March 19 – June 30, 2021
Works of Abstraction: BOTT – HARTUNG – THIELER – WINTER
Galerie Henze & Ketterer & Triebold
Francis Bott, Karl Hartung, Fred Thieler and Fritz Winter were all artists who were born at the beginning of the last century and, after initial excursions into representational art, devoted themselves throughout their entire lives to abstraction, and mostly in secret, as they were obliged to hide their politically non-conformist works during the time of the National Socialists. Despite these untoward circumstances, all four artists succeeded in continuing to work and further develop their art during the Second World War.
Francis (his actual first name was Ernst) Bott was born in Frankfurt/Main in 1904 and spent many years roving around the world, often taking on other jobs in order to survive as a painter. His first works, from 1933 until the end of the 1930s, were influenced by Realism and, above all, Surrealism. From then on his oeuvre comprised abstract works divided into series that overlapped each other in terms of time. The works shown in our exhibition date from the 1950s and 1960s and visualize the development of his oeuvre from the representational – a bird’s eye view of a city – through to ever more abstract compositions that clearly manifest the artist’s preference for blue. It was during this period that Bott worked primarily with oil colours mixed with sand and other materials, painting not only on canvas but also on hardboard and paper. I once got to know Francis Bott personally and shall never forget how he explained that a work was not perfect unless the composition retained its balance when viewed upside down and on both its sides. He demonstrated this with the aid of a small painting which he held in his hand and turned through a full circle. Francis Bott died in Lugano in 1998.
(Eduard) Karl Hartung was born in Hamburg in 1908 and, from 1928 onwards, after completing his studies at the State School of Art and Design in Hamburg, he undertook a number of lengthy study trips abroad and also lived for several years in Paris and Florence. Hartung created his first abstract sculpture in 1935 and from then on devoted himself both to the representational and the abstract, the latter being kept well hidden from the National Socialists. Hartung worked with a whole diversity of materials, from cement to terracotta and ceramic, from plaster of Paris to stone and bronze. Shown in the exhibition are some examples of Hartung’s works in abstraction, from which one can clearly see that the artist never waived reality entirely but rather created biomorphic forms that evoked living beings. Karl Hartung died in Berlin in 1967.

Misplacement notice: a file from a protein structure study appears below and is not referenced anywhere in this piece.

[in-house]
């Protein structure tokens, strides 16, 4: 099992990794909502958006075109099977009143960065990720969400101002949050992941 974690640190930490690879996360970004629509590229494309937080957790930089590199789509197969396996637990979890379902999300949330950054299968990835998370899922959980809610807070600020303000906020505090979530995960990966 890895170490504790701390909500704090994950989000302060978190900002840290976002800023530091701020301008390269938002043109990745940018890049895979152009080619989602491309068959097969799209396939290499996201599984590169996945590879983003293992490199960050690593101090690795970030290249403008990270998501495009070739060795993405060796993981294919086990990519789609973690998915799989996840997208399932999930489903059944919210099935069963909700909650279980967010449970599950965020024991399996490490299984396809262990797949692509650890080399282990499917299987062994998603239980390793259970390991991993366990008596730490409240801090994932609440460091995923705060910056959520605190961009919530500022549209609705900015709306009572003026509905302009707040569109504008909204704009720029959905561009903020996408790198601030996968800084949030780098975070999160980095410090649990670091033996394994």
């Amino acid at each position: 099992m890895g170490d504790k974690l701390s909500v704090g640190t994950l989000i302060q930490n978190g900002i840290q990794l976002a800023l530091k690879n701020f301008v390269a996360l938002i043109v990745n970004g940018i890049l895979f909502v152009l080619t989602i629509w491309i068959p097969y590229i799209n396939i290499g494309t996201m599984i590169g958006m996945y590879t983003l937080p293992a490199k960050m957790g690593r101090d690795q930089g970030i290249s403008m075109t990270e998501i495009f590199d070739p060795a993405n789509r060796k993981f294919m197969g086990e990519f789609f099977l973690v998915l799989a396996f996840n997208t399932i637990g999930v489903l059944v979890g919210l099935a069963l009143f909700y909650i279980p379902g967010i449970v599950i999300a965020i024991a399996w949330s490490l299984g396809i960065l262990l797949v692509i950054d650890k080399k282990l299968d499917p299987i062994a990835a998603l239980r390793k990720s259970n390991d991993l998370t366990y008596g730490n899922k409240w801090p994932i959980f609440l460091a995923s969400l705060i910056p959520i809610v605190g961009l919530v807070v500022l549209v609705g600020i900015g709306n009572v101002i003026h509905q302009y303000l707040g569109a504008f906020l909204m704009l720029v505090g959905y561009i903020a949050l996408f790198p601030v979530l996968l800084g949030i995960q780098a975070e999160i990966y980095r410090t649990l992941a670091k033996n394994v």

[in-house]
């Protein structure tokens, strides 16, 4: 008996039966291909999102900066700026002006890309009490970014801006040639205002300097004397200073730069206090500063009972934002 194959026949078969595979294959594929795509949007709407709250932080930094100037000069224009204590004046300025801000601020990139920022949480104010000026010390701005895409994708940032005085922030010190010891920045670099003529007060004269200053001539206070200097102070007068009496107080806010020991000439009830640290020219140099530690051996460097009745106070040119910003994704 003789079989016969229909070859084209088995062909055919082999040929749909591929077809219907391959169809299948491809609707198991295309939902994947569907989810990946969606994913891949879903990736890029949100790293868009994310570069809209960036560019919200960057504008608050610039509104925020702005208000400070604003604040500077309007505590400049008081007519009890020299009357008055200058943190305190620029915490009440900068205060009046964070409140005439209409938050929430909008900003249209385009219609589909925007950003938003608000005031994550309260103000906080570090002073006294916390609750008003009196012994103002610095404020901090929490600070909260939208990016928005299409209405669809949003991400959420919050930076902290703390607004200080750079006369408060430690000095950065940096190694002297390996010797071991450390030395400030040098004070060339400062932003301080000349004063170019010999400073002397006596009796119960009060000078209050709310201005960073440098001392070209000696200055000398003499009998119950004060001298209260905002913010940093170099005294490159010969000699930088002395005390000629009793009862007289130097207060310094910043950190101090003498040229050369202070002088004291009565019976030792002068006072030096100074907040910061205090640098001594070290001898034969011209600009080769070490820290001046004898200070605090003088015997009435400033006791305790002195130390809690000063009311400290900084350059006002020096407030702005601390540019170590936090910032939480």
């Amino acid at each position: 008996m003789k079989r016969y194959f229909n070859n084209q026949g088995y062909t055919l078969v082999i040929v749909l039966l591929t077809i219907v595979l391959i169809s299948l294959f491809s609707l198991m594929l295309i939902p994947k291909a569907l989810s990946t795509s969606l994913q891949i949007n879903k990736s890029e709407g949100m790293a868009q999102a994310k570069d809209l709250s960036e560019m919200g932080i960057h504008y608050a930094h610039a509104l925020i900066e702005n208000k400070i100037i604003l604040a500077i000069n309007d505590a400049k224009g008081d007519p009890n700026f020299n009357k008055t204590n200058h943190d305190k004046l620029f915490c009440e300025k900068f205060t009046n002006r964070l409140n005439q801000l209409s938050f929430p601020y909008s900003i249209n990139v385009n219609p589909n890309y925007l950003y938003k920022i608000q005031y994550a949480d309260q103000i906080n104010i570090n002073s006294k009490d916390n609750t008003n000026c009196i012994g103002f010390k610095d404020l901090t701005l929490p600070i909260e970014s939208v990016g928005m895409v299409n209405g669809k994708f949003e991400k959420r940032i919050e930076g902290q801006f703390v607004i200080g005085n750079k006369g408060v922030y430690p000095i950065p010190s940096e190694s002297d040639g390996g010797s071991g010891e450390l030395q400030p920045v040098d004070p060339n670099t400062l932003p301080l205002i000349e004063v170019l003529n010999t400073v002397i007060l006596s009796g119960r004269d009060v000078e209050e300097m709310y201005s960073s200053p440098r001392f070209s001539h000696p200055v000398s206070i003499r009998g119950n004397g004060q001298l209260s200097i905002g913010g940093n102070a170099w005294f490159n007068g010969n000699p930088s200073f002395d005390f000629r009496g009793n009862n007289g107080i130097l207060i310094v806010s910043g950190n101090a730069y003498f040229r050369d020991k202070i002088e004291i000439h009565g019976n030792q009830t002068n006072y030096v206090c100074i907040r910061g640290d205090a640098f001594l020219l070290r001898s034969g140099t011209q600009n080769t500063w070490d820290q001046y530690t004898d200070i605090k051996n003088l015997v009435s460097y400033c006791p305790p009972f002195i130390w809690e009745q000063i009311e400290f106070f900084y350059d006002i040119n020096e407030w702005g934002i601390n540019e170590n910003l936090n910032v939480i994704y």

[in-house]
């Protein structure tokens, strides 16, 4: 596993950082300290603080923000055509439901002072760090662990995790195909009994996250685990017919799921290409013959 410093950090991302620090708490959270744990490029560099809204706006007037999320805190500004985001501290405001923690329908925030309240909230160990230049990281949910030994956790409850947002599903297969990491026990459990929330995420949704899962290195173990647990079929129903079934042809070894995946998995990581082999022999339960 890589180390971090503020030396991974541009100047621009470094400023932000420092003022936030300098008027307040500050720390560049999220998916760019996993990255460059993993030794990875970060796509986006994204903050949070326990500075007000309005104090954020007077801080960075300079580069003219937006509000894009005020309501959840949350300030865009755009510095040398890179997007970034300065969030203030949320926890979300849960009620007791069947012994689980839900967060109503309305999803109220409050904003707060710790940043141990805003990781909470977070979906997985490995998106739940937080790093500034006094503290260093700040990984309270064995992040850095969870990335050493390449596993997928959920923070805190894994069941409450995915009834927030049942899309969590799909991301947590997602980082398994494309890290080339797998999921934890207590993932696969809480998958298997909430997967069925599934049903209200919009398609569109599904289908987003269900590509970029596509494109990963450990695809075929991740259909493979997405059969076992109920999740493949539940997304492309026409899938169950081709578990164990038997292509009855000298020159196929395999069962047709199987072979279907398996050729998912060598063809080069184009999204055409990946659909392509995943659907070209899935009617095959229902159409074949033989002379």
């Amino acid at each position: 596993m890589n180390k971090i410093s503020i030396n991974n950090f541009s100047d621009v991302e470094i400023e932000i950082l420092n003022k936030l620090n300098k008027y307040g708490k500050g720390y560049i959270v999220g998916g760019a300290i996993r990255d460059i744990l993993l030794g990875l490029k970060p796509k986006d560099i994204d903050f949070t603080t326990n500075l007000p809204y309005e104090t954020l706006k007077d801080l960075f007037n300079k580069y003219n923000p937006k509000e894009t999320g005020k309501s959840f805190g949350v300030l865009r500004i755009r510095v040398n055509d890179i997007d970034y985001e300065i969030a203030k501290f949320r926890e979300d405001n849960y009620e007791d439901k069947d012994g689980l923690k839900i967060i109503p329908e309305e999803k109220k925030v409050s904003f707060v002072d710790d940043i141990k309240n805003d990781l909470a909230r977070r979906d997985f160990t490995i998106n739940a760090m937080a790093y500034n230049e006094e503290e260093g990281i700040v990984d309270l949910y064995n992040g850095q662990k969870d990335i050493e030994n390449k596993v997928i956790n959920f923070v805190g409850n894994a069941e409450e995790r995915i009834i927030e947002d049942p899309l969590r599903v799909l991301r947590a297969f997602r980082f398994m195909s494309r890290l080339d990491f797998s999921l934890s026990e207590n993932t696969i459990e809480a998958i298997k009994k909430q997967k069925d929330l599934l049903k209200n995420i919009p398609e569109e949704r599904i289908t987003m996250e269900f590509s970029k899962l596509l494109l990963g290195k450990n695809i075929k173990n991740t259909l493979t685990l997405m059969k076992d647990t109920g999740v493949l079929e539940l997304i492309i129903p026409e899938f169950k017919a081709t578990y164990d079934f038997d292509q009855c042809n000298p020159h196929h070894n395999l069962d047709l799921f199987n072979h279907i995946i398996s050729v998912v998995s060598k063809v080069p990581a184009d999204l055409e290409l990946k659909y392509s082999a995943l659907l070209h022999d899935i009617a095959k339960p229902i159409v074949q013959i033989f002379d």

Fred (his actual first names were Fritz Wilhelm Richard) Thieler was born in Königsberg (now Kaliningrad) in 1916. While his earliest abstract works date from the late 1940s, he too, being the son of a Jewish mother, was forced to lie low during the Nazi era. It was not until 1946 that he was able to study painting at the Academy of Fine Art in Munich. His works are distinguished both by his dynamic use of strong colours and by his thick application of paint on the canvas. Our exhibition shows works by Thieler from the middle of the 1950s to the middle of the 1990s. The artist died in Berlin in 1999.
Fritz Winter was born in Altenbögge in 1905 and, from 1927 onwards, took courses in art at the Bauhaus in Dessau. He too was forced to keep his work hidden from the National Socialists, for his forms of expression had been increasingly abstract since the end of the 1920s. He succeeded in continuing to work, albeit on paper, for he would then brick up his paintings in wall cavities that did not offer much space for thick canvases. Subsequently – after 1949 – many of his works were mounted on canvas. Our exhibition shows works from the beginning of the 1930s to the beginning of the 1970s – a comprehensive selection that clearly visualizes Fritz Winter’s artistic development. We are particularly pleased to be able to show a painting from his important series “Driving Forces of the Earth”. Fritz Winter died in Herrsching am Ammersee in 1976.
Karl Hartung, Fred Thieler and Fritz Winter came to know one another through their common commitment to abstraction and also, and not least, through the exhibitions of the artists’ group “ZEN 49”, which was programmatically dedicated to abstraction and
organized joint exhibitions of abstract art.